If the Federal Reserve’s management of the economy were all that mattered, Chairman Jerome Powell would probably be cruising toward reappointment. His response to the pandemic and focus on full employment have drawn bipartisan praise.

But the Fed is also a financial regulator, an inherently more political role than monetary policy. Mr. Powell’s shot at another term when this one expires in February is now threatened by progressive Democrats whose priority is a more activist Fed on regulation and other nonmonetary matters.

Mr. Powell almost certainly has enough votes from both parties to be confirmed; the question is whether the holdouts can persuade President Biden to nominate someone else. Last week The Wall Street Journal reported that Mr. Biden’s economic team generally supports giving Mr. Powell a second term, but resistance from Democrats including Sen. Elizabeth Warren (D., Mass.) could lead to his replacement. “Over and over and over he has weakened a regulation here, he has led the Fed to ease up there, he has helped the Fed to protect the largest financial institutions,” Ms. Warren told Bloomberg television earlier this month.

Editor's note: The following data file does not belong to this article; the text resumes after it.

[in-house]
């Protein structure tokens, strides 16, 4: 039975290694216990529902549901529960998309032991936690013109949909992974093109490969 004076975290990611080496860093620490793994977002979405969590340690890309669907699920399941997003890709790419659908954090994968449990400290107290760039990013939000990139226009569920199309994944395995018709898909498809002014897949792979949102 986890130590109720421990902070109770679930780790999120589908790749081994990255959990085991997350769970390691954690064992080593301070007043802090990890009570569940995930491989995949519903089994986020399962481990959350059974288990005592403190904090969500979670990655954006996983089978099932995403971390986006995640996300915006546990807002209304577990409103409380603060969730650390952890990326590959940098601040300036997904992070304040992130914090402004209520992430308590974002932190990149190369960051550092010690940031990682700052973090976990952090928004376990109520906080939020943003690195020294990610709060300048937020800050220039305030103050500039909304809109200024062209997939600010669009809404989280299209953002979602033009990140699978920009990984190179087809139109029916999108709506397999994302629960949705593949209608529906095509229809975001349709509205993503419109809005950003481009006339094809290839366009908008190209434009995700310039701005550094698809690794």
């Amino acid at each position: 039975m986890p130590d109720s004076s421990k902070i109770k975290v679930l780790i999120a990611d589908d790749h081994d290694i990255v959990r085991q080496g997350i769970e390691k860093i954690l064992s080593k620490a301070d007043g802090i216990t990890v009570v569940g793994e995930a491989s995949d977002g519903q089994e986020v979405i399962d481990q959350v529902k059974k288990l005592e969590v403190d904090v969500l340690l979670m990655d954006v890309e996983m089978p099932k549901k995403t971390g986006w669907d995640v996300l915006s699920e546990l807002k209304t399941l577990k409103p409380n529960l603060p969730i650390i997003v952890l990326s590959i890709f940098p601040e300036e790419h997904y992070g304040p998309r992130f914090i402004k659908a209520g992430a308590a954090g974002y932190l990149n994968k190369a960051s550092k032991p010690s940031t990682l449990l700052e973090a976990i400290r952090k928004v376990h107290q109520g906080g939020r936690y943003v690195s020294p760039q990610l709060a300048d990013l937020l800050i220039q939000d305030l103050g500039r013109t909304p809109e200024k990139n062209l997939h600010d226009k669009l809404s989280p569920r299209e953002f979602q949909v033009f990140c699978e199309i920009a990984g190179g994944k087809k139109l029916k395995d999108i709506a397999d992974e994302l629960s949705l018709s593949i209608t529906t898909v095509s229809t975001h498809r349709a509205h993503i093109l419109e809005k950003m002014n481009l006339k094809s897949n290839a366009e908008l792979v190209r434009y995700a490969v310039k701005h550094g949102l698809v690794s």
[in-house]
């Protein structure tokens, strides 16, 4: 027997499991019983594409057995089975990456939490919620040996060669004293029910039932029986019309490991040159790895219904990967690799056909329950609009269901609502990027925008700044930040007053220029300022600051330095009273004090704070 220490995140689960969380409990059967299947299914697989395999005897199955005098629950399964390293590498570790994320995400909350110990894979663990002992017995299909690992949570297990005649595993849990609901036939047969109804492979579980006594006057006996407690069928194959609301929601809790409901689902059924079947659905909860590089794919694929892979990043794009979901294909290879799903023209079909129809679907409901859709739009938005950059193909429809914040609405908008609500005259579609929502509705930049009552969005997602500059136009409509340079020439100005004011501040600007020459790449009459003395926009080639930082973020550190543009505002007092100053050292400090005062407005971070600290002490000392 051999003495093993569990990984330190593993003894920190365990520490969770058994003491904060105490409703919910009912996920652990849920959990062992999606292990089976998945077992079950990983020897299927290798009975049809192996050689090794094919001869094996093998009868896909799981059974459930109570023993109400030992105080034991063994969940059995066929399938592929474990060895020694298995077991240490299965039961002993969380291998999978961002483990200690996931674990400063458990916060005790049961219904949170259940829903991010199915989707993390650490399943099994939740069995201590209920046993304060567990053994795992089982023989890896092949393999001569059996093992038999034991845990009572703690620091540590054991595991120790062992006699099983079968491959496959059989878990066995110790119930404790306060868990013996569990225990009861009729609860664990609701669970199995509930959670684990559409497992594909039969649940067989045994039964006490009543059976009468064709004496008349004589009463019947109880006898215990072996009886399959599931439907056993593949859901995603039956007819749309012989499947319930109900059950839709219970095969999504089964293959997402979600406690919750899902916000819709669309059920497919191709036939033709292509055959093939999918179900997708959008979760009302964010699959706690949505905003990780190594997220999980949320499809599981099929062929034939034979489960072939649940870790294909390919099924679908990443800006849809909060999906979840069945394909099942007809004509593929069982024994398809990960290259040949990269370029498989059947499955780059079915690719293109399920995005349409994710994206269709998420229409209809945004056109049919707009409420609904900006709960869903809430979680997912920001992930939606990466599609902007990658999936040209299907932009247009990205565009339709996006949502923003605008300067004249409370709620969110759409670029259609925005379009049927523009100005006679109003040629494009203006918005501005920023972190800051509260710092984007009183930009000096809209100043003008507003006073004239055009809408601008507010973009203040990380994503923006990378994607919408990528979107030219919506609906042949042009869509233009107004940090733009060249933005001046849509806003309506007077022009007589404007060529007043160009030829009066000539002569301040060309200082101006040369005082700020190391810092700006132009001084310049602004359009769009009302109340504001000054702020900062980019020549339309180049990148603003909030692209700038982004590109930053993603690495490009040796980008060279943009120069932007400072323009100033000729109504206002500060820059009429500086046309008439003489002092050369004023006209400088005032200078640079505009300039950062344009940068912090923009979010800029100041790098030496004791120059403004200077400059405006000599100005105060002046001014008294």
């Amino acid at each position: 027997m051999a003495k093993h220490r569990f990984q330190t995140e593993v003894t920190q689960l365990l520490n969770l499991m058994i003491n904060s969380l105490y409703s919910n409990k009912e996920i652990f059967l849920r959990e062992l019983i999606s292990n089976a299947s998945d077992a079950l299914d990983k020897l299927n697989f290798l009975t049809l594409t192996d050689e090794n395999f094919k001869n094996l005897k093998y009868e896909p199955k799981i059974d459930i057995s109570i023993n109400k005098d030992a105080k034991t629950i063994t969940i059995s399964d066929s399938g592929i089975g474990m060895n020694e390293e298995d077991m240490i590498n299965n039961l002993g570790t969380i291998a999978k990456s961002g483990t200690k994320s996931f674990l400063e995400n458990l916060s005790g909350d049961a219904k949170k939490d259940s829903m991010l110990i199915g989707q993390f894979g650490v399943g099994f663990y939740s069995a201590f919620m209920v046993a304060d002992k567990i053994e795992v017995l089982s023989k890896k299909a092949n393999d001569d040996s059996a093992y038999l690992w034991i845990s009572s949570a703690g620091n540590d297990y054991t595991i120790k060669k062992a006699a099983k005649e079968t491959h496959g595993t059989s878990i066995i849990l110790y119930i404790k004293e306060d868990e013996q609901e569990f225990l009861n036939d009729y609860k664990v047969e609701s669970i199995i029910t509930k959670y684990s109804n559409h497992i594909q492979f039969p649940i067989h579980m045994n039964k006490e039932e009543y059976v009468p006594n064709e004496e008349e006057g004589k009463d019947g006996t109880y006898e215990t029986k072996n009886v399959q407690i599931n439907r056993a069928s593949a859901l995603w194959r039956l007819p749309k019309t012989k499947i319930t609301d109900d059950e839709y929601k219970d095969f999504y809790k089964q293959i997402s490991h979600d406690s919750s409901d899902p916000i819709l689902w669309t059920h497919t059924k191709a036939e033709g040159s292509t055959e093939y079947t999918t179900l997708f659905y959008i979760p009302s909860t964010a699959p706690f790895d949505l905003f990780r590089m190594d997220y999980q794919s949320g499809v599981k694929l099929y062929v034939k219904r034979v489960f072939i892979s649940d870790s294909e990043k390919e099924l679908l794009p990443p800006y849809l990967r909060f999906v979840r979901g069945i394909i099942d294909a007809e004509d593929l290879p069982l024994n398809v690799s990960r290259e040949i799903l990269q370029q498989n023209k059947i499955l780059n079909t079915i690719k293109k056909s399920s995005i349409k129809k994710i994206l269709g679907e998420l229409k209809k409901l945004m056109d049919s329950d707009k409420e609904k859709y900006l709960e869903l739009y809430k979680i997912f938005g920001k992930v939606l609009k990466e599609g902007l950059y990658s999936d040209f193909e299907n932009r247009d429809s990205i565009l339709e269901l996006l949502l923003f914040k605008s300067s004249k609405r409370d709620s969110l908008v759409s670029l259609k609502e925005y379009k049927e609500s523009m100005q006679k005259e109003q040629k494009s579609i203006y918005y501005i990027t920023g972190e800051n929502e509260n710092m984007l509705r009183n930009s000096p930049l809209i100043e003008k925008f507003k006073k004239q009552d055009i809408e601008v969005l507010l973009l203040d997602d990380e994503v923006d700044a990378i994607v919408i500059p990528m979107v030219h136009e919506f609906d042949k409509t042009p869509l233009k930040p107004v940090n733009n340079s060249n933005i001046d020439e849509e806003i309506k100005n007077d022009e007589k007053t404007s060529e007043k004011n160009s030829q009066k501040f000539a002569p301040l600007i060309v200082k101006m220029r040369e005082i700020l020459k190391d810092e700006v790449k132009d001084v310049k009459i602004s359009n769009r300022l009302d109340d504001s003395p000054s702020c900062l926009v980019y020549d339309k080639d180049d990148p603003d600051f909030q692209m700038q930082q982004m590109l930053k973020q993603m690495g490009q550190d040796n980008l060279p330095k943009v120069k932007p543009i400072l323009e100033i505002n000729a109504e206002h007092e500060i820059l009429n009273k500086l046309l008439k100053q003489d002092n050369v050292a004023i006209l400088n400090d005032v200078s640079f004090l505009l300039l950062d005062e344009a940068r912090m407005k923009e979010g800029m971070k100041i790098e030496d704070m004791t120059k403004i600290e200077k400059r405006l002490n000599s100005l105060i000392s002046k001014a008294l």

There is a sort of symmetry at work here. Four years ago President Donald Trump liked the monetary policy of Fed chair Janet Yellen, appointed by former President Barack Obama. But Republicans disliked her pro-regulatory stance and pushed to replace her with Mr. Powell. Ms. Yellen is now Mr. Biden’s treasury secretary.

Back then, Republicans were motivated more by ideology than evidence that Ms. Yellen’s policies had done any harm. The same is true of progressives’ attacks on Mr. Powell, under whom banks appear to have gotten safer, not weaker.

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